- Oracles: The Fatalism Guild has powerful patrons and a reputation for playing Cassandra to Charon. As a result, the guild occupies a quasi-legal state—well-organized, but nobody admits it in public.
- Sandmen: As with the Chanteurs, the masters of Phantasm are afforded a high degree of independence because eventually, everyone in Stygia visits them for entertainment.
Criminal Guilds Edit
These guilds are not only illegal, but they violate the Dictum Mortuum or are otherwise known for egregiously violating Stygian law. Membership in these Guilds may not result in outright soulforging, but too much familiarity with their Arcanoi can be unhealthy. However, familiarity is difficult to come by, as most of these guilds will not let their secrets loose to just any ghost. That is not to say they do not have their own influence in Stygian society; they are probably the closest thing to an "underworld" in the Underworld.
- Haunters: Practitioners of Pandemonium fled to the shadows because their entire purpose is to violate the Dictum Mortuum. They have spent time cackling like maniacs ever since.
- Monitors: Lifeweb is a critical Arcanos for the maintenance of Fetters, but instead the Monitors are mistrusted due to the encouraged abuse of their Arcanos by Guild leaders. If they weren't so paranoid and generally unpleasant, they would likely have an easier time in Stygian society.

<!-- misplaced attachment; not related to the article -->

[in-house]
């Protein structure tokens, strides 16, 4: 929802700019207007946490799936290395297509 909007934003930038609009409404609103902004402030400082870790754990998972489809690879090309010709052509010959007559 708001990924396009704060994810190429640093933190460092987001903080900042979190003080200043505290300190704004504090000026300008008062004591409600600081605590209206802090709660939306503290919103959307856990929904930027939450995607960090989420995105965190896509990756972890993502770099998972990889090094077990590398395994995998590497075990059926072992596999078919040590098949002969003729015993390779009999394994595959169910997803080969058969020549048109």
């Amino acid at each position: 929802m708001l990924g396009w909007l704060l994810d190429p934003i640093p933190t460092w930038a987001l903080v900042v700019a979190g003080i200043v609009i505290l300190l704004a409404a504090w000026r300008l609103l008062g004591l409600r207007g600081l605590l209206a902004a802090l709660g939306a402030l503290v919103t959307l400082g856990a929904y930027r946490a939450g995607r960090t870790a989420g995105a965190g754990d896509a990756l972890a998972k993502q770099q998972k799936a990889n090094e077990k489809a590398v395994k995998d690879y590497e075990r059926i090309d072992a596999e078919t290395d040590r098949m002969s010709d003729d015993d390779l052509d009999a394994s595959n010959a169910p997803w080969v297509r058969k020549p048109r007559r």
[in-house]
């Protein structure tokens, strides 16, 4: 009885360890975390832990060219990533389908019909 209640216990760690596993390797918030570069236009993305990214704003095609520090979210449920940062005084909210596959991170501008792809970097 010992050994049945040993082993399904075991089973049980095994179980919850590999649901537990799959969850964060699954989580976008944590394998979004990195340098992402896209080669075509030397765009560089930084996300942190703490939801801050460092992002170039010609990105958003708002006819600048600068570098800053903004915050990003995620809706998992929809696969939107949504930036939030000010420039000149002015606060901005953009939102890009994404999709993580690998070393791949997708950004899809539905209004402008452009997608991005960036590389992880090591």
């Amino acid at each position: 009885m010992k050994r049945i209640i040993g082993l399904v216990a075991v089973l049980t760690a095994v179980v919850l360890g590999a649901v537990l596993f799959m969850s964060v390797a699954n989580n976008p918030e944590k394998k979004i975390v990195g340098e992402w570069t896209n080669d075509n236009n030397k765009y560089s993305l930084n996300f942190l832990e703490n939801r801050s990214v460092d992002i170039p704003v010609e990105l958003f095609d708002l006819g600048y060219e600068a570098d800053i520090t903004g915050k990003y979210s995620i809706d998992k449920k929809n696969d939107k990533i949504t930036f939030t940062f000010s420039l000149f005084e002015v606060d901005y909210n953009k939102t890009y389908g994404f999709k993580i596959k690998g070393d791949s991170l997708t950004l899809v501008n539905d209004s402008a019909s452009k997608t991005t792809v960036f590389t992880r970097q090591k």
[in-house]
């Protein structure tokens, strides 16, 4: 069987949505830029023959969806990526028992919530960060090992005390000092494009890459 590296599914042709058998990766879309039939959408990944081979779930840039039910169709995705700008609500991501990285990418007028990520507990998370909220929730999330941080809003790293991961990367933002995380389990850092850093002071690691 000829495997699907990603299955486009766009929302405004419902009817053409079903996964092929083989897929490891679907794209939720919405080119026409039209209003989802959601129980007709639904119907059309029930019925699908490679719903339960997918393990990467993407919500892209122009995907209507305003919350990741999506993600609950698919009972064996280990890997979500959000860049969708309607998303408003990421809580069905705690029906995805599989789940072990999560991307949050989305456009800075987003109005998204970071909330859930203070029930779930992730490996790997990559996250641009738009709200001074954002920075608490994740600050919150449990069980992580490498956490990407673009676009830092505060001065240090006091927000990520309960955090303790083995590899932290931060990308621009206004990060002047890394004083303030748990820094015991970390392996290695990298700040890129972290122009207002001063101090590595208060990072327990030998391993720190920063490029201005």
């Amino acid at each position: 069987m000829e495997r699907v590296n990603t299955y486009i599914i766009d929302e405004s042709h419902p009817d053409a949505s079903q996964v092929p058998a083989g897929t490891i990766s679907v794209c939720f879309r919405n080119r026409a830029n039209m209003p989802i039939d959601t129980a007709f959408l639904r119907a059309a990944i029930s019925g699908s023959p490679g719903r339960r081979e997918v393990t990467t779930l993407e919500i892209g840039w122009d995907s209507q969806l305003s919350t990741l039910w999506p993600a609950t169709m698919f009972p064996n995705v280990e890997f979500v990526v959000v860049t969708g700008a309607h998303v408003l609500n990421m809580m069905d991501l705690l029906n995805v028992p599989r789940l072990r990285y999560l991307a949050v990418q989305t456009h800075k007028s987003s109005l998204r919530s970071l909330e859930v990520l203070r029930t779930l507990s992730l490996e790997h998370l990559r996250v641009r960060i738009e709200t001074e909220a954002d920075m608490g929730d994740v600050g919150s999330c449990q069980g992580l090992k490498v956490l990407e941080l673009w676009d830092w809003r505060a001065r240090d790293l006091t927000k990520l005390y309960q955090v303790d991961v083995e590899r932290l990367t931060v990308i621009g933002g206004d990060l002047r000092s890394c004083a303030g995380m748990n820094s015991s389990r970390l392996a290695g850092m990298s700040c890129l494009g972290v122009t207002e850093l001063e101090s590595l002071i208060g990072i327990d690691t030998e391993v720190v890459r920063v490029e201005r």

- Spooks: The closest thing to a New Jersey Mafia among the dead, the Spooks are a confederation of adoptive families united by their mastery of Outrage, their control of Pathos-running and other quasi-legal enterprises, and their willingness to do head-busting favors as often as possible. They are much like the Mafia of the living; you don't know they exist until you need a favor from them.
- Proctors: Like the Haunters, Spooks and Puppeteers, the entire purpose of Embody is to visit the Skinlands. Unlike these other guilds, the Proctors have always been intensely self-absorbed. While a criminal guild, they are considered a nonthreatening criminal guild.
- Puppeteers: The Puppetry Arcanos allows control of living bodies, and of the criminal Arcanoi is the one that has found the most unofficial use throughout the history of the dead. That said, the Guild has always been barely tolerated at best, and these days, they hide out in the Skinlands as much as possible. They also have strong ties to the Risen.
Forbidden Guilds Edit
Also called the Lesser Guilds as they were not invited to sign the Compact of the Guilds, these groups are hunted by the Hierarchy and feared by wraith society. Membership in one of these Guilds supposedly carries an automatic sentence of soulforging. Some members manage to subvert their punishments somehow, but must still carefully hide their talents, lest the wrong person find out.
- Alchemists: Flux masters were historically considered something of an appendage to the Artificers. With the Breaking, the institution of the Dictum Mortuum, and the loss of support from their parent Guild, the Alchemists had no place to go but underground.
- Mnemoi: Once the judges of Stygia, the masters of Mnemosynis were found corrupt and banished from Stygia with a vengeance far before the Breaking. They are spoken of in frightened whispers and have no place in open Stygian society. The punishment for Mnemoi membership is soulforging, no questions asked.
- Solicitors: Never part of the guilds per se, this cabal of Intimation masters always sold their services for a price. They have continued illegally since the Breaking as if nothing had happened.